What is a PID, and why do we need it?


  • What is PID?
  • Purpose of PID
  • What does PID contain? 
  • Importance of PID 

The I in the PID stands for Initiation, but it can be replaced with Important, as well, and here is why. 

Project Initiation Document is an important component of project management. It is an essential starting point when the project is about to kick off, and a reference point during the entire project development, for all the stakeholders. 

In life and business, the foundation comes first. That is why there is no need to emphasize the importance of documentation - the foundation for every project, especially in the idea inception phase and early stages of the process.

Thus, for a successful project, a Project Initiation Document is a must.

If you have an idea, with proper PID it can become a project. 

A venn diagram of product manager responsibilities and the overlap of UX, technology, and business (Roadmap for developing an idea)

What is PID?

It collects all the necessary information for the very beginning of the project. Without it, the project is just an idea. An idea that could (and judged by the statistics will most certainly) go wrong if delivered without a proper specification of what is needed and how it will be achieved.

Therefore, the PID must be transparent and understandable for all the parties involved. It does not need to be written in a technical manner, on the contrary, it is desirable and recommended to use non-technical language. It will be presented to different types of audiences. Some of them may have domain knowledge or even be subject matter experts, but in completely different fields. Others may not have any expertise at all. The only thing that matters is: all of them must understand the document.

It is important to mention that PID is a “live” document until it is being signed off. Live means that it will undergo several versions and back and forth communication with the stakeholders until all the details are specified and agreed upon. With that being said, the PID represents a form of agreement.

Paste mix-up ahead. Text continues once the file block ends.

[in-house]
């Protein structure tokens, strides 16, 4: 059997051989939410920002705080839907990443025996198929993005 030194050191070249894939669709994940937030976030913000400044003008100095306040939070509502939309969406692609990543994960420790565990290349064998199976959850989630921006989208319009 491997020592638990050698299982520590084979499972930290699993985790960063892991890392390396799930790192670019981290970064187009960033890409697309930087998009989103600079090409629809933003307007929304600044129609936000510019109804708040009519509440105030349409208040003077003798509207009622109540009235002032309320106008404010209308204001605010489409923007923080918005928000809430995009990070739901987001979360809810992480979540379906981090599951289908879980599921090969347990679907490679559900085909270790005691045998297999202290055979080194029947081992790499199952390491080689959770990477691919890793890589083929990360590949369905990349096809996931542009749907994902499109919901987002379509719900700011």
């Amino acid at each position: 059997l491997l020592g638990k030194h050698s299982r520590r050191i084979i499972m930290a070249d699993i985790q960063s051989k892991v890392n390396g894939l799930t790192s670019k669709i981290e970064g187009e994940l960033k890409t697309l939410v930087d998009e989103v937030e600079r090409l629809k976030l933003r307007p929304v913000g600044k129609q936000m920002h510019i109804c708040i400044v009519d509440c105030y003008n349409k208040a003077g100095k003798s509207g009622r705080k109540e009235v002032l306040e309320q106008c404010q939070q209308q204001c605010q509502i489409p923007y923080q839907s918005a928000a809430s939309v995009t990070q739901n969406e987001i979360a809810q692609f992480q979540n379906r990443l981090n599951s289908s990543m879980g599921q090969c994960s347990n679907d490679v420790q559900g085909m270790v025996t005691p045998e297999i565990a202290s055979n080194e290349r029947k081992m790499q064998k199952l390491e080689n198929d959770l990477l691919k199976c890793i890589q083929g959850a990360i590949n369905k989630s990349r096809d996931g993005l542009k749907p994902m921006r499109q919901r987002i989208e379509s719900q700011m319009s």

Participants in PID creation are the stakeholders. They are the ones who will define the most important part of the PID - the scope, based on which, the other elements will be built upon. The scope is where the key information is and the very center of the PID. But let’s leave the scope definition and importance aside for a while – there will be plenty of words on it as we go further.

Purpose of PID 

The main purpose of the PID is to define project goal, objectives, and scope. Aside from these, PID also reveals a bit about the company and project background, ensuring everyone included at any phase of the project can quickly and easily infiltrate it and get a clear vision of what is being built.

A venn diagram of product manager responsibilities and the overlap of UX, technology, and business (PID is between SET GOALS and TAKE ACTION )

Foreseeing and outlining the potential risks that could jeopardize the project execution allows finding a way of preventively mitigating them. The better we understand the risks, the better are the chances of avoiding them or finding the right solution on time.

What PID does contain?

What does the PID look like? What are its components?

In a sea of eye-pleasing designs and documents, PID must be simple. But detailed. Here is a glance over PID components and their purpose.

As already stated, this document’s purpose is to define project goals, objectives, and scope.

The goals and objectives speak for themselves - they define what is expected from the successful project realization.

Moving on to the scope. The scope represents an outcome derived from the stakeholders’ requirements. The requirements are being gathered and elicited on one or more sessions, depending on the project complexity. Once this is done, they are grouped and categorized into three general sections: must-have should have, would have, implying the importance of each group/feature. There are a few other ways to categorize the requirements, but this one is widely used for its simplicity and effectiveness.

Now that the first glimpses of scope are there, each element should be decomposed further, explaining why it is needed and its basic functionality.  

Aside from the scope, the PID also lists the Out of Scope features. This might seem a bit odd, however, it is important as the idea is to avoid any uncertainties and possibilities of misinterpretation.